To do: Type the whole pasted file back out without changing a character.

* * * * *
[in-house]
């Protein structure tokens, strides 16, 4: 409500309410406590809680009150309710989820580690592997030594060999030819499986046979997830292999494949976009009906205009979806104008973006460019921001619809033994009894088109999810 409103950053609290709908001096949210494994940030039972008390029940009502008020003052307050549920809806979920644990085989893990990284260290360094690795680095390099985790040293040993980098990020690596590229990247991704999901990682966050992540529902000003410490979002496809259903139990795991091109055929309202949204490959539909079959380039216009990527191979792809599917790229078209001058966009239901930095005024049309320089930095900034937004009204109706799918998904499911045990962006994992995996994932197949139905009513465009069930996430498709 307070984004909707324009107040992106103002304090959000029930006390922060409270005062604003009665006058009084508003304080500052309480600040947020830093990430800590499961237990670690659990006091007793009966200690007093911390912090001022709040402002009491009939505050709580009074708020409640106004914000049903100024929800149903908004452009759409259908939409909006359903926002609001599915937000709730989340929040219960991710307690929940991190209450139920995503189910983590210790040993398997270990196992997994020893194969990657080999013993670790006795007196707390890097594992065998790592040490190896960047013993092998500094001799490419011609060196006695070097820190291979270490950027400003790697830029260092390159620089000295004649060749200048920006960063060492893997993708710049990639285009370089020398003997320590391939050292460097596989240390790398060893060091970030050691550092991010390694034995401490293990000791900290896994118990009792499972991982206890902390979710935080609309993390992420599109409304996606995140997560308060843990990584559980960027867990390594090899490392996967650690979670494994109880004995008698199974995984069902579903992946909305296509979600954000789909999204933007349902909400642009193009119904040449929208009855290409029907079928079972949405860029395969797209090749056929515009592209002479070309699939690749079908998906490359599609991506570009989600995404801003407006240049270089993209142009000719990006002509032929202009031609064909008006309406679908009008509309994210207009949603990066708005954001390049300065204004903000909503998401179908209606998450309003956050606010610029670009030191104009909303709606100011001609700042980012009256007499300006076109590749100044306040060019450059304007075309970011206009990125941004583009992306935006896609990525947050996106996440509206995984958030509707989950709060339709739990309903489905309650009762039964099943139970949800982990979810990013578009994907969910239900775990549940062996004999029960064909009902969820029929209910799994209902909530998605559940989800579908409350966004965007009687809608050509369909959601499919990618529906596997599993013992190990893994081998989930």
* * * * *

[in-house]
């Protein structure tokens, strides 16, 4: 409500309410406590809680009150309710989820580690592997030594060999030819499986046979997830292999494949976009009906205009979806104008973006460019921001619809033994009894088109999810 409103950053609290709908001096949210494994940030039972008390029940009502008020003052307050549920809806979920644990085989893990990284260290360094690795680095390099985790040293040993980098990020690596590229990247991704999901990682966050992540529902000003410490979002496809259903139990795991091109055929309202949204490959539909079959380039216009990527191979792809599917790229078209001058966009239901930095005024049309320089930095900034937004009204109706799918998904499911045990962006994992995996994932197949139905009513465009069930996430498709 307070984004909707324009107040992106103002304090959000029930006390922060409270005062604003009665006058009084508003304080500052309480600040947020830093990430800590499961237990670690659990006091007793009966200690007093911390912090001022709040402002009491009939505050709580009074708020409640106004914000049903100024929800149903908004452009759409259908939409909006359903926002609001599915937000709730989340929040219960991710307690929940991190209450139920995503189910983590210790040993398997270990196992997994020893194969990657080999013993670790006795007196707390890097594992065998790592040490190896960047013993092998500094001799490419011609060196006695070097820190291979270490950027400003790697830029260092390159620089000295004649060749200048920006960063060492893997993708710049990639285009370089020398003997320590391939050292460097596989240390790398060893060091970030050691550092991010390694034995401490293990000791900290896994118990009792499972991982206890902390979710935080609309993390992420599109409304996606995140997560308060843990990584559980960027867990390594090899490392996967650690979670494994109880004995008698199974995984069902579903992946909305296509979600954000789909999204933007349902909400642009193009119904040449929208009855290409029907079928079972949405860029395969797209090749056929515009592209002479070309699939690749079908998906490359599609991506570009989600995404801003407006240049270089993209142009000719990006002509032929202009031609064909008006309406679908009008509309994210207009949603990066708005954001390049300065204004903000909503998401179908209606998450309003956050606010610029670009030191104009909303709606100011001609700042980012009256007499300006076109590749100044306040060019450059304007075309970011206009990125941004583009992306935006896609990525947050996106996440509206995984958030509707989950709060339709739990309903489905309650009762039964099943139970949800982990979810990013578009994907969910239900775990549940062996004999029960064909009902969820029929209910799994209902909530998605559940989800579908409350966004965007009687809608050509369909959601499919990618529906596997599993013992190990893994081998989930």